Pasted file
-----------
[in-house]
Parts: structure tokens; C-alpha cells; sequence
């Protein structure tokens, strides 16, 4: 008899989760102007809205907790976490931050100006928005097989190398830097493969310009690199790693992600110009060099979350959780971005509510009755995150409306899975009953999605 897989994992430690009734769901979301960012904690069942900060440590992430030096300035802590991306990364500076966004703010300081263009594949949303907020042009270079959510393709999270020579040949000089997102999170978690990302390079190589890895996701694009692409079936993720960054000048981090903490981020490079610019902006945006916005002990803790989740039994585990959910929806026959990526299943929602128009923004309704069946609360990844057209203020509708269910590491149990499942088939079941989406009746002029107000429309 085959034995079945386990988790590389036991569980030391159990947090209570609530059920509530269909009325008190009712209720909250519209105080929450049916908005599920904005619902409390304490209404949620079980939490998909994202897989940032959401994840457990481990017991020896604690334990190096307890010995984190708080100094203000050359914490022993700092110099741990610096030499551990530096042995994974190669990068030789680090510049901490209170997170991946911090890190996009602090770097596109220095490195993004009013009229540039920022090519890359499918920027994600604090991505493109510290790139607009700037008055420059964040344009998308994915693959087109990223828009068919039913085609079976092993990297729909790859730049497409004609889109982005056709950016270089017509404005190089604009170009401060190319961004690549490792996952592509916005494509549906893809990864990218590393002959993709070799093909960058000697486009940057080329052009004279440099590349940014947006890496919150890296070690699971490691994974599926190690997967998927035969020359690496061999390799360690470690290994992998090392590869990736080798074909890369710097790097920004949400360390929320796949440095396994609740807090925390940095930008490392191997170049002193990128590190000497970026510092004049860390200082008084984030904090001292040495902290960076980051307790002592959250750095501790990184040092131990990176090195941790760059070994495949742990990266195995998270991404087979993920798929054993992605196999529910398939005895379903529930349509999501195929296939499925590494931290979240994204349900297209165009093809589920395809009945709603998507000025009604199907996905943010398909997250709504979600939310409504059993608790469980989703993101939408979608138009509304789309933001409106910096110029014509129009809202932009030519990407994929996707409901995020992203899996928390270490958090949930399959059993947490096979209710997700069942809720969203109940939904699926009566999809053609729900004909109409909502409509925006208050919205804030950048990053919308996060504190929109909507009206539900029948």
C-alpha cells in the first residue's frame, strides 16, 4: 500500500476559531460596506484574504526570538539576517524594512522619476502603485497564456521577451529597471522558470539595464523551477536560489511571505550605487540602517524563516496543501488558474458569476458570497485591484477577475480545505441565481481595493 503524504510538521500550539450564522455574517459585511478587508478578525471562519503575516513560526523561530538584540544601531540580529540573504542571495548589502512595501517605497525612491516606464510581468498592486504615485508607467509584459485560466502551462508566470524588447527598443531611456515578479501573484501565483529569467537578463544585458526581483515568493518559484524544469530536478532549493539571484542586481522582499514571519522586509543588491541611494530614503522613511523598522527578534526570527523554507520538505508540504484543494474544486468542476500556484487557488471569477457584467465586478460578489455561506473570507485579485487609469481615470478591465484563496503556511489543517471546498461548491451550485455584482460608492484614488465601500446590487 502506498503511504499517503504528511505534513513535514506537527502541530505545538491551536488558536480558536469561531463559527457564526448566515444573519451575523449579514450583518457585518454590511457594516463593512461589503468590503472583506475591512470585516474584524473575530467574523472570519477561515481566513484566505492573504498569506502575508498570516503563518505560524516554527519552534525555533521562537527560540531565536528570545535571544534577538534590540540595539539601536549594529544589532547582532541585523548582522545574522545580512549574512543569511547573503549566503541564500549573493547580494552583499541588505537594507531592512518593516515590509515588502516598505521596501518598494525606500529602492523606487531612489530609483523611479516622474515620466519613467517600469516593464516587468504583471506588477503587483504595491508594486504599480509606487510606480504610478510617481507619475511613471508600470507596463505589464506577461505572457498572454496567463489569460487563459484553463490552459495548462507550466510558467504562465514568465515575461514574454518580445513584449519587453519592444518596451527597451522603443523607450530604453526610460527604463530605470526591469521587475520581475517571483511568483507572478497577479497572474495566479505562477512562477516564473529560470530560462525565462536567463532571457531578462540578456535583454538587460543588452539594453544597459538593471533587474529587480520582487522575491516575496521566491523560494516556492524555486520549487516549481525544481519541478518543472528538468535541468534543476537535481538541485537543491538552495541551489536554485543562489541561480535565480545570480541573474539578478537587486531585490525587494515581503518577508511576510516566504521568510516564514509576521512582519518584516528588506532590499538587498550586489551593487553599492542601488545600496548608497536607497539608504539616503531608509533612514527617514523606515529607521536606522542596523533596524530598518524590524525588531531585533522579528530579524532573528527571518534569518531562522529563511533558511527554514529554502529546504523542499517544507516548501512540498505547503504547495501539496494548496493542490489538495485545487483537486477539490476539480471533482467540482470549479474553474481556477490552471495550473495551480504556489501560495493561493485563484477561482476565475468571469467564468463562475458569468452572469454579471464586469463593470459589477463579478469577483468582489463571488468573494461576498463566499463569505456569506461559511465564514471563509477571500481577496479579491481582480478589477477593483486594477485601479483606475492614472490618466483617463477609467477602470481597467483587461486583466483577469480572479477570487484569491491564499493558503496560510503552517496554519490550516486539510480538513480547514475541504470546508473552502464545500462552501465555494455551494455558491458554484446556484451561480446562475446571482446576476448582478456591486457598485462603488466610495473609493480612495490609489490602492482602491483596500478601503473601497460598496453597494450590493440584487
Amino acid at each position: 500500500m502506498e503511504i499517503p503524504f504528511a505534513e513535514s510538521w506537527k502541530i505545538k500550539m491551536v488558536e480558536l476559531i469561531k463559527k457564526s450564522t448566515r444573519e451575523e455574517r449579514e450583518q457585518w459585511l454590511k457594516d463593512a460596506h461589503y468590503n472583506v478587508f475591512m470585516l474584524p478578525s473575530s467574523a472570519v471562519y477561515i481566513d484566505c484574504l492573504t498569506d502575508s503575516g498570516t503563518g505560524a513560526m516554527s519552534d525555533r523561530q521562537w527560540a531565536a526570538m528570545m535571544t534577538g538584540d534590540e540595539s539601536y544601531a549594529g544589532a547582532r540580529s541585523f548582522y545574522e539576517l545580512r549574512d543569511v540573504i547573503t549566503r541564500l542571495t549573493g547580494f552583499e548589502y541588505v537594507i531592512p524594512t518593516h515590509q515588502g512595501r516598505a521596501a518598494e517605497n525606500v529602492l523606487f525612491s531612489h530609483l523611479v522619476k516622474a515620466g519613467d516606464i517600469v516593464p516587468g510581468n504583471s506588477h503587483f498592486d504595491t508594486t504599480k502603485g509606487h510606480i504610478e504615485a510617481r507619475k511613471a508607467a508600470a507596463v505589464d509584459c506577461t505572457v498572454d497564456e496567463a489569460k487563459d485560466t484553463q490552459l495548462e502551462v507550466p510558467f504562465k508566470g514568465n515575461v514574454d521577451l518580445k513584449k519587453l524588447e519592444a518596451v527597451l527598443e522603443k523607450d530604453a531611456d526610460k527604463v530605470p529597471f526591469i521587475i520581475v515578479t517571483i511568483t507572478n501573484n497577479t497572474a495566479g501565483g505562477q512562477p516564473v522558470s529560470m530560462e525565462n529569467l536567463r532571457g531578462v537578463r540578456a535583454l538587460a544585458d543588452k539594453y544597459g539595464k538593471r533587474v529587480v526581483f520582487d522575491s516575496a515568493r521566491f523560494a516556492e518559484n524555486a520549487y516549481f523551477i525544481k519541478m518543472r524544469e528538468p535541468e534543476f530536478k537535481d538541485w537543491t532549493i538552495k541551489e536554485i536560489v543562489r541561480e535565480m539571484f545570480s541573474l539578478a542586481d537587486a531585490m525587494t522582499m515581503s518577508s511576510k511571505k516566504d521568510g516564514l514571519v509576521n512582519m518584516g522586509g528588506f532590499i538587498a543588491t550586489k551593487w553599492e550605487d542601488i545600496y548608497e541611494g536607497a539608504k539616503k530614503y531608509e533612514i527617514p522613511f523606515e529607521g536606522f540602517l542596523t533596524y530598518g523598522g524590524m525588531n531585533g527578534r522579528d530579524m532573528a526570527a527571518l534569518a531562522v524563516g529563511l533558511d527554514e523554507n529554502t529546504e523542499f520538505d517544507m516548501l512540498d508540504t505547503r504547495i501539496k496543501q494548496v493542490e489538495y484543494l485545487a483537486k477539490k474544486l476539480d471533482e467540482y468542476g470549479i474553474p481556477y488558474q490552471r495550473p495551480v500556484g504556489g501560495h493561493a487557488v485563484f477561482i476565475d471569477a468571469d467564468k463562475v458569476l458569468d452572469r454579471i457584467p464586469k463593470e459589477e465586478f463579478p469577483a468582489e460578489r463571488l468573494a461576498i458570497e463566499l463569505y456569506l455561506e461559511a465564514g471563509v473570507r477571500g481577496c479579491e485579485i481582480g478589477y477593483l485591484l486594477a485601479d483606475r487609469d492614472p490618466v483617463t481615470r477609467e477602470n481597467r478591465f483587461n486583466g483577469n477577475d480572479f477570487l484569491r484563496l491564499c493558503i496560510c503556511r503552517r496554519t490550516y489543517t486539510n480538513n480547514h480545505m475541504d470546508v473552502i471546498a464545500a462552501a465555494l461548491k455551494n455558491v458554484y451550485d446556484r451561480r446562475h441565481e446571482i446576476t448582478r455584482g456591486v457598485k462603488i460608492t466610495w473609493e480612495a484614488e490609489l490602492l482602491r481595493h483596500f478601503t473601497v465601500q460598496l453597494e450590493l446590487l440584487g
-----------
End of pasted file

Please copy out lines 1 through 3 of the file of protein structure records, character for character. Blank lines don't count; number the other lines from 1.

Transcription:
[in-house]
Parts: structure tokens; C-alpha cells; sequence
């Protein structure tokens, strides 16, 4: 008899989760102007809205907790976490931050100006928005097989190398830097493969310009690199790693992600110009060099979350959780971005509510009755995150409306899975009953999605 897989994992430690009734769901979301960012904690069942900060440590992430030096300035802590991306990364500076966004703010300081263009594949949303907020042009270079959510393709999270020579040949000089997102999170978690990302390079190589890895996701694009692409079936993720960054000048981090903490981020490079610019902006945006916005002990803790989740039994585990959910929806026959990526299943929602128009923004309704069946609360990844057209203020509708269910590491149990499942088939079941989406009746002029107000429309 085959034995079945386990988790590389036991569980030391159990947090209570609530059920509530269909009325008190009712209720909250519209105080929450049916908005599920904005619902409390304490209404949620079980939490998909994202897989940032959401994840457990481990017991020896604690334990190096307890010995984190708080100094203000050359914490022993700092110099741990610096030499551990530096042995994974190669990068030789680090510049901490209170997170991946911090890190996009602090770097596109220095490195993004009013009229540039920022090519890359499918920027994600604090991505493109510290790139607009700037008055420059964040344009998308994915693959087109990223828009068919039913085609079976092993990297729909790859730049497409004609889109982005056709950016270089017509404005190089604009170009401060190319961004690549490792996952592509916005494509549906893809990864990218590393002959993709070799093909960058000697486009940057080329052009004279440099590349940014947006890496919150890296070690699971490691994974599926190690997967998927035969020359690496061999390799360690470690290994992998090392590869990736080798074909890369710097790097920004949400360390929320796949440095396994609740807090925390940095930008490392191997170049002193990128590190000497970026510092004049860390200082008084984030904090001292040495902290960076980051307790002592959250750095501790990184040092131990990176090195941790760059070994495949742990990266195995998270991404087979993920798929054993992605196999529910398939005895379903529930349509999501195929296939499925590494931290979240994204349900297209165009093809589920395809009945709603998507000025009604199907996905943010398909997250709504979600939310409504059993608790469980989703993101939408979608138009509304789309933001409106910096110029014509129009809202932009030519990407994929996707409901995020992203899996928390270490958090949930399959059993947490096979209710997700069942809720969203109940939904699926009566999809053609729900004909109409909502409509925006208050919205804030950048990053919308996060504190929109909507009206539900029948």